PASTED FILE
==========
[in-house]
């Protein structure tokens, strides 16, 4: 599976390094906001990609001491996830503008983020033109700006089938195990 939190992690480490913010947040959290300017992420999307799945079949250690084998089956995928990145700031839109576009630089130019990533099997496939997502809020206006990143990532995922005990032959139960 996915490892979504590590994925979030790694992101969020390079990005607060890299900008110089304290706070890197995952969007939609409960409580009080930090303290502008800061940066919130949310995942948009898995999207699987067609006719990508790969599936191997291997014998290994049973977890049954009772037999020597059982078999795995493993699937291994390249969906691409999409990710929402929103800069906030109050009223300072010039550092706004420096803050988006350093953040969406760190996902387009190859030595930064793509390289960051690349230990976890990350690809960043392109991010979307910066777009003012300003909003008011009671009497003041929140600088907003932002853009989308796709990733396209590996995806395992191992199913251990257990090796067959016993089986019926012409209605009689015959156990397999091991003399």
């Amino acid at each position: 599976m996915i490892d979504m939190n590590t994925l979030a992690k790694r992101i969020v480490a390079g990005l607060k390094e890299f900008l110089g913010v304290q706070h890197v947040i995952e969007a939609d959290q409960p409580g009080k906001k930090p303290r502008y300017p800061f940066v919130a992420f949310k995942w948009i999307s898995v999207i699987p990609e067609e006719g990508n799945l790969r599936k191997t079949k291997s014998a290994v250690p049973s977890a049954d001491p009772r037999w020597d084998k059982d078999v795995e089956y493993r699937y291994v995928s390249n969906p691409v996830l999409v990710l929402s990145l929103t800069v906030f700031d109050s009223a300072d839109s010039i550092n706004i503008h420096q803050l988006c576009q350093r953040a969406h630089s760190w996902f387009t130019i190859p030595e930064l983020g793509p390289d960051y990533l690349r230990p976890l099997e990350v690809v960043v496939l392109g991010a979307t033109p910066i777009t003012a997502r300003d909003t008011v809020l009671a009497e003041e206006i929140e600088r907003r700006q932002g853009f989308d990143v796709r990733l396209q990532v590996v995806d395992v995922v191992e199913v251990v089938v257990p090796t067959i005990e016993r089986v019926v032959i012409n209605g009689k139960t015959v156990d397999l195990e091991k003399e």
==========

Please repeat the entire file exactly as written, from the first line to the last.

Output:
[in-house]
């Protein structure tokens, strides 16, 4: 599976390094906001990609001491996830503008983020033109700006089938195990 939190992690480490913010947040959290300017992420999307799945079949250690084998089956995928990145700031839109576009630089130019990533099997496939997502809020206006990143990532995922005990032959139960 996915490892979504590590994925979030790694992101969020390079990005607060890299900008110089304290706070890197995952969007939609409960409580009080930090303290502008800061940066919130949310995942948009898995999207699987067609006719990508790969599936191997291997014998290994049973977890049954009772037999020597059982078999795995493993699937291994390249969906691409999409990710929402929103800069906030109050009223300072010039550092706004420096803050988006350093953040969406760190996902387009190859030595930064793509390289960051690349230990976890990350690809960043392109991010979307910066777009003012300003909003008011009671009497003041929140600088907003932002853009989308796709990733396209590996995806395992191992199913251990257990090796067959016993089986019926012409209605009689015959156990397999091991003399």
């Amino acid at each position: 599976m996915i490892d979504m939190n590590t994925l979030a992690k790694r992101i969020v480490a390079g990005l607060k390094e890299f900008l110089g913010v304290q706070h890197v947040i995952e969007a939609d959290q409960p409580g009080k906001k930090p303290r502008y300017p800061f940066v919130a992420f949310k995942w948009i999307s898995v999207i699987p990609e067609e006719g990508n799945l790969r599936k191997t079949k291997s014998a290994v250690p049973s977890a049954d001491p009772r037999w020597d084998k059982d078999v795995e089956y493993r699937y291994v995928s390249n969906p691409v996830l999409v990710l929402s990145l929103t800069v906030f700031d109050s009223a300072d839109s010039i550092n706004i503008h420096q803050l988006c576009q350093r953040a969406h630089s760190w996902f387009t130019i190859p030595e930064l983020g793509p390289d960051y990533l690349r230990p976890l099997e990350v690809v960043v496939l392109g991010a979307t033109p910066i777009t003012a997502r300003d909003t008011v809020l009671a009497e003041e206006i929140e600088r907003r700006q932002g853009f989308d990143v796709r990733l396209q990532v590996v995806d395992v995922v191992e199913v251990v089938v257990p090796t067959i005990e016993r089986v019926v032959i012409n209605g009689k139960t015959v156990d397999l195990e091991k003399e």